When the next-generation Porsche Panamera arrives on American shores in 2017, the only version available will be the two-box Jelly Belly sedan we've come to know and (weirdly) love. But it won't be on its own for long. The new Panamera range will soon be expanded to include a wagon version inspired by the Sport Turismo concept car—and that wagon will be making its way Stateside.
That's the good word from Porsche Cars North America CEO Klaus Zellmer, who confessed as much to Automotive News during a recent media event. However, while the second-generation Panamera sedan is expected to arrive here in early 2017, those wanting a wagon will have to wait even longer.
"We have to have some patience for [the wagon] to arrive in the U.S.," Zellmer told Automotive News. "But we are confident that this car will be well received here, despite the fact that this country doesn't really like hatchbacks or wagons."
The new Porsche Panamera will likely make its world debut at or just before the Paris Motor Show this fall. European sales of the sedan are expected to kick off later this year, with the wagon going on sale there sometime in 2017.
But the Panamera variant train might not be done once it hits Wagontown. Zellmer told Motor1 that American buyers are clamoring for coupe and convertible versions of the Panamera more than anything else—even more than another SUV. Yes, if you're keeping score at home, this marks the 12,347th time someone has floated the idea of a 21st Century version of the famed Porsche 928.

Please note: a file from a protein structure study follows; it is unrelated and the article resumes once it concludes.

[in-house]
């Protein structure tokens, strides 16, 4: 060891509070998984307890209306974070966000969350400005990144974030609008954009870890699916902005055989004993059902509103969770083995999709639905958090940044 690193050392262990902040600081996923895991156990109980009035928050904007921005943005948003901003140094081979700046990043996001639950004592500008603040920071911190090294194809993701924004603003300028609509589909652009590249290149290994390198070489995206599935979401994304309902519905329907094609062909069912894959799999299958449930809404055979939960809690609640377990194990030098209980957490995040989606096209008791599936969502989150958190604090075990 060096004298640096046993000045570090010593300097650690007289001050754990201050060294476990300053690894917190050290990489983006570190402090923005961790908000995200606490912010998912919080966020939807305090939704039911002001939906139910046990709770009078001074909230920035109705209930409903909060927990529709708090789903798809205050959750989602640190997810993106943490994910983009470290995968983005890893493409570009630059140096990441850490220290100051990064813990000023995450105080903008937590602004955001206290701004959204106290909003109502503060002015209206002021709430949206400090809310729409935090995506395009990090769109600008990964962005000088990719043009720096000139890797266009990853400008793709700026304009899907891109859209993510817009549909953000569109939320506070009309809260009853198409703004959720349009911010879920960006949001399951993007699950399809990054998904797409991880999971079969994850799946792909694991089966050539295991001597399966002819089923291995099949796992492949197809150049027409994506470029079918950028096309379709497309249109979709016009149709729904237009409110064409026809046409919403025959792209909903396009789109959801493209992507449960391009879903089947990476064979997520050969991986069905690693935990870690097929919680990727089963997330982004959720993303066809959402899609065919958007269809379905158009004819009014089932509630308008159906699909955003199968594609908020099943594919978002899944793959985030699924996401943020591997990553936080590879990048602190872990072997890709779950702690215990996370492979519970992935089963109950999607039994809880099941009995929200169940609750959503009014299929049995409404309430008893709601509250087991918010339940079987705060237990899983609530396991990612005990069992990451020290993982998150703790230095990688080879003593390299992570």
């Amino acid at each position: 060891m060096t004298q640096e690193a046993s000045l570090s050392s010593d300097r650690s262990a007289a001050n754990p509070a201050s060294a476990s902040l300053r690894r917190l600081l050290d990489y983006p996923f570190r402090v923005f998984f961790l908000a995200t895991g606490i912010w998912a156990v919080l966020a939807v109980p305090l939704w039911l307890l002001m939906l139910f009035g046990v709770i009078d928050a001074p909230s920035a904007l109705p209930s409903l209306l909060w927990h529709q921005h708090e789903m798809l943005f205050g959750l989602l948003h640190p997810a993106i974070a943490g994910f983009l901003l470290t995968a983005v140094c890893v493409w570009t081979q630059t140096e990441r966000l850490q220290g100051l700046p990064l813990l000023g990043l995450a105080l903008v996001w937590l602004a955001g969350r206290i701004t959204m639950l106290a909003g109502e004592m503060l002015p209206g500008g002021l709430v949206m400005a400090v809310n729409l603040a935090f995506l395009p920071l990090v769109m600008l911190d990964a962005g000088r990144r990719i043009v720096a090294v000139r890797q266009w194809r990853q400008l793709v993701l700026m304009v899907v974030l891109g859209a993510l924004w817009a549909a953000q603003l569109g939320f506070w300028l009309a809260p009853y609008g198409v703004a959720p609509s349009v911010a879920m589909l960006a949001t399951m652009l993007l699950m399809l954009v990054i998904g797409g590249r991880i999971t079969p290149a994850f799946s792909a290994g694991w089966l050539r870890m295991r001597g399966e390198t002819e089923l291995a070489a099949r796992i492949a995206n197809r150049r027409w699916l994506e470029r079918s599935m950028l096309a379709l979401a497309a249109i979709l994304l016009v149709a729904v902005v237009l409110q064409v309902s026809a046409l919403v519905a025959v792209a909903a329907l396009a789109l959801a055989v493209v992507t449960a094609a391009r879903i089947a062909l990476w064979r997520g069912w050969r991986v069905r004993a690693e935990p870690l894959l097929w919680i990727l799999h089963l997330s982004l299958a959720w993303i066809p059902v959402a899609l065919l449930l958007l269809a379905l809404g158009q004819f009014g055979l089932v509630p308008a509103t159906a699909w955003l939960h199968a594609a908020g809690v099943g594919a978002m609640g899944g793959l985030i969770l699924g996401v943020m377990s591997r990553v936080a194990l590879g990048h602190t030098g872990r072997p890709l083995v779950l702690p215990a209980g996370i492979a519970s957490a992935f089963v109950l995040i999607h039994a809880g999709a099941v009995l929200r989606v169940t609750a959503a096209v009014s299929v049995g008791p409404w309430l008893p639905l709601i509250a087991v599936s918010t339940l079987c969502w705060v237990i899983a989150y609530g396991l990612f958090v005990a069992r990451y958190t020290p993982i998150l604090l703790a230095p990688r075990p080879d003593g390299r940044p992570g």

While "hey, a reborn 928!" may be one of those rumors that never quite dies, it's not necessarily unrealistic. The seemingly limitless growth potential of the high-end luxury car market combined with how easy modern-day platforms make it for automakers to spin off new vehicles, has given the GT class a new lease on life in recent years. BMW resurrected the 6 Series back in 2003, the venerable Mercedes-Benz CL-Class was reborn as the S-Class Coupe and Cabriolet, and Audi may be considering diving into the field with an A9. And that's on top of all the exotic GT cars to which Porsche probably prefers we compare a Panamera coupe, such as the Bentley Continental and the Aston Martin DB11.
And, hey, in an era when four-doors and sport-utes have become Porsche's bread and butter, we're going to cling to any news that the automaker might build another sports car like a life raft.